19 February 2021, 00:01
Stay-at-home restrictions in Wales have been extended for three more weeks as the youngest children begin their return to school from Monday.
First Minister Mark Drakeford will announce the move on Friday, adding that thanks to Wales’ team effort, cases of coronavirus are at their lowest level since the end of September, with the seven day case rate standing at 84 per 100,000 people.
One in three adults in Wales has had their first dose of the coronavirus vaccine – 822,633 people, the equivalent of 26.1% of the total population of Wales, and 32.6% of people aged 18 and over.
Foundation phase children aged between three and seven will resume face-to-face learning from next week, having been prioritised due to being least likely to transmit coronavirus and having greater difficulties with remote learning.
There will also be returns for some vocational learners, including apprentices, to colleges in order to access training or workplace environments for their practical qualifications.
The First Minister will also talk about encouraging green shoots of recovery and look ahead to the next review when the Welsh Government will be considering if all primary pupils and some older students can return to schools and colleges from March 15, if the public health situation continues to improve.
Mr Drakeford previously said that older primary and secondary schools will look to use blended learning when they do return to classrooms, with pupils only in school “some of the time” by mixing face-to-face teaching with online lessons.
The next review of the regulations will consider the restrictions around non-essential retail and close contact services.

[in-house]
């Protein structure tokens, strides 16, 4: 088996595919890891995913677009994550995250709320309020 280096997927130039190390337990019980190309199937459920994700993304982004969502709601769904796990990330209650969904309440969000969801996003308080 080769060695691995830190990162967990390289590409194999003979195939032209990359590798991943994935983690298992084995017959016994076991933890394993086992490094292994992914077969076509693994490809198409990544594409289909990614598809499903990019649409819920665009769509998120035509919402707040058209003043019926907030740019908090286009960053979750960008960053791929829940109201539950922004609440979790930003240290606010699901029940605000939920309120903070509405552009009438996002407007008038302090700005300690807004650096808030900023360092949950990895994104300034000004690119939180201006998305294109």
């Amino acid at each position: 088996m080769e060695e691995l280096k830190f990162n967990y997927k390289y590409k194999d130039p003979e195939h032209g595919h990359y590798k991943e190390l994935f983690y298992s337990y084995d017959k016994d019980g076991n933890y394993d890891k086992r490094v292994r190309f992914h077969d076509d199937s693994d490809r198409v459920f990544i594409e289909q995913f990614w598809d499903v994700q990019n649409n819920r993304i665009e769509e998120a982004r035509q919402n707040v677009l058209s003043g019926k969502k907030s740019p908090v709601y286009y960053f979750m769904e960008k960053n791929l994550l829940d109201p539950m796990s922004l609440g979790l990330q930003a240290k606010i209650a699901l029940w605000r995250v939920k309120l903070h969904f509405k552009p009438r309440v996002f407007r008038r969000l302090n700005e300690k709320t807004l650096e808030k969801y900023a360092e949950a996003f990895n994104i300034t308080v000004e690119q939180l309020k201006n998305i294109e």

A total of 90.1% of people aged 80 and over had received their first dose, along with 91.9% of people aged 75-79 and 91.1% of people aged 70-74.
The latest figure for care home residents is 82.9%, for care home workers it is 85.1%, and for the clinically extremely vulnerable aged 16-69 it is 82.2%.
There were a further 290 cases of coronavirus reported in Wales in the past 24 hours, taking the total number of confirmed cases to 200,456.
Public Health Wales reported another 14 deaths, taking the total in the country since the start of the pandemic to 5,189.
On Wednesday, Boris Johnson said he was “reluctant” to link high coronavirus death rates in the south Wales valleys to austerity measures imposed by previous UK Governments.
The Prime Minister said there was “no doubt” that some areas of the UK had been hit worse than others during the pandemic but added that he believed the reasons behind them were “multifactorial”.
He travelled to south Wales to carry out a series of Covid-19 related visits, which included Cwmbran’s mass vaccination centre, South Wales Police’s headquarters in Bridgend, and the new UK Government hub in Cardiff.
Asked during a Welsh media Q&A if he agreed with First Minister Mark Drakeford’s recent comments that poverty caused by austerity was behind the high rates of death in valleys communities, Mr Johnson said: “There is no doubt that sadly some parts of the UK have been worse hit than others.
“I think that there will be a time when we go over everything and when we try and isolate all the causes. But I think it is multifactorial. I think there are lots of different things going on. Possibly different factors present in different places.
“I think I’d be reluctant to ascribe a single cause like that. I think there are many different vulnerabilities that different groups may or may not have.”
Mr Johnson also said that Westminster would be making sure that all areas of the UK were “properly resourced” with vaccines into the autumn and beyond but said there was “currently no plan to differentiate between different parts of the country”.
His comments contrast with ones previously made with Mr Drakeford last month when he said that Wales would likely receive “a little more” of the UK’s share of vaccines because it has the oldest population.
Asked why he was visiting Wales when the UK population was being asked not to travel, Mr Johnson said: “My job is to oversee the rollout of the vaccination programme and go round the country thanking everybody who’s doing it.
“I think it’s right for me to do that and right for people to hear from me and also hear them put their points to me directly wherever I go around the country about how they see things, what they want done, and I think it’s a very important part of getting this job done.”
— to www.lbc.co.uk